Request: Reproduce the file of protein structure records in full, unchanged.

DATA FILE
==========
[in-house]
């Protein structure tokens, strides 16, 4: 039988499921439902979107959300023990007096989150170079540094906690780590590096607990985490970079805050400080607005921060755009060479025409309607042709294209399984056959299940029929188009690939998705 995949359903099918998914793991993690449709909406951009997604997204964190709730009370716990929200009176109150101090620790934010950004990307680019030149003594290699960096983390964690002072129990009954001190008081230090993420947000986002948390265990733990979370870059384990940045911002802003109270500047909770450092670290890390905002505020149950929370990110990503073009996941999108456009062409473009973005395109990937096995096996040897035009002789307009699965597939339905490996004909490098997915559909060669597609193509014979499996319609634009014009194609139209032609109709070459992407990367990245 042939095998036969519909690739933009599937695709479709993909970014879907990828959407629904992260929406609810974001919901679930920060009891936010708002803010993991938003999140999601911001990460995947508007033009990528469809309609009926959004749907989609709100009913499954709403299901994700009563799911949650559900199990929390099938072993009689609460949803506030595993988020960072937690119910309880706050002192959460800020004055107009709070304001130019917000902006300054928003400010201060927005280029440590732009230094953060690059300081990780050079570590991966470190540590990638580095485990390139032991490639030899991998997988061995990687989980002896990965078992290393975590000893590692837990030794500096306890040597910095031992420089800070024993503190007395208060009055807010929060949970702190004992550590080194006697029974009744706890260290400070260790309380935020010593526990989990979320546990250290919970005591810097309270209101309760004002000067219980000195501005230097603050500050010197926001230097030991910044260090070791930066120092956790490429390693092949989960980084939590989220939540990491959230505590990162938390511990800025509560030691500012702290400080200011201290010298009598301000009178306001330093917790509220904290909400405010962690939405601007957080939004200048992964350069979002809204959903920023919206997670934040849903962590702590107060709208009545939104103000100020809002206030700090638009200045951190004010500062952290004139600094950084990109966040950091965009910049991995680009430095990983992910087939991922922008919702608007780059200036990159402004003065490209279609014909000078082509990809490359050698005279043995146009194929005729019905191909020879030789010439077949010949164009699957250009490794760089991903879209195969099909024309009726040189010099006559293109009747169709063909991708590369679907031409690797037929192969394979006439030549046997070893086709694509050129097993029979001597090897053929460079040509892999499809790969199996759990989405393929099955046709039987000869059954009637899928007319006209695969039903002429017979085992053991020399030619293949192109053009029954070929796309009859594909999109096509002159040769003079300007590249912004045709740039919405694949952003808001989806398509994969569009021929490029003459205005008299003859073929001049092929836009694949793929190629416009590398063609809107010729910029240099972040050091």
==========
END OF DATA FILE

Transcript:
[in-house]
């Protein structure tokens, strides 16, 4: 039988499921439902979107959300023990007096989150170079540094906690780590590096607990985490970079805050400080607005921060755009060479025409309607042709294209399984056959299940029929188009690939998705 995949359903099918998914793991993690449709909406951009997604997204964190709730009370716990929200009176109150101090620790934010950004990307680019030149003594290699960096983390964690002072129990009954001190008081230090993420947000986002948390265990733990979370870059384990940045911002802003109270500047909770450092670290890390905002505020149950929370990110990503073009996941999108456009062409473009973005395109990937096995096996040897035009002789307009699965597939339905490996004909490098997915559909060669597609193509014979499996319609634009014009194609139209032609109709070459992407990367990245 042939095998036969519909690739933009599937695709479709993909970014879907990828959407629904992260929406609810974001919901679930920060009891936010708002803010993991938003999140999601911001990460995947508007033009990528469809309609009926959004749907989609709100009913499954709403299901994700009563799911949650559900199990929390099938072993009689609460949803506030595993988020960072937690119910309880706050002192959460800020004055107009709070304001130019917000902006300054928003400010201060927005280029440590732009230094953060690059300081990780050079570590991966470190540590990638580095485990390139032991490639030899991998997988061995990687989980002896990965078992290393975590000893590692837990030794500096306890040597910095031992420089800070024993503190007395208060009055807010929060949970702190004992550590080194006697029974009744706890260290400070260790309380935020010593526990989990979320546990250290919970005591810097309270209101309760004002000067219980000195501005230097603050500050010197926001230097030991910044260090070791930066120092956790490429390693092949989960980084939590989220939540990491959230505590990162938390511990800025509560030691500012702290400080200011201290010298009598301000009178306001330093917790509220904290909400405010962690939405601007957080939004200048992964350069979002809204959903920023919206997670934040849903962590702590107060709208009545939104103000100020809002206030700090638009200045951190004010500062952290004139600094950084990109966040950091965009910049991995680009430095990983992910087939991922922008919702608007780059200036990159402004003065490209279609014909000078082509990809490359050698005279043995146009194929005729019905191909020879030789010439077949010949164009699957250009490794760089991903879209195969099909024309009726040189010099006559293109009747169709063909991708590369679907031409690797037929192969394979006439030549046997070893086709694509050129097993029979001597090897053929460079040509892999499809790969199996759990989405393929099955046709039987000869059954009637899928007319006209695969039903002429017979085992053991020399030619293949192109053009029954070929796309009859594909999109096509002159040769003079300007590249912004045709740039919405694949952003808001989806398509994969569009021929490029003459205005008299003859073929001049092929836009694949793929190629416009590398063609809107010729910029240099972040050091």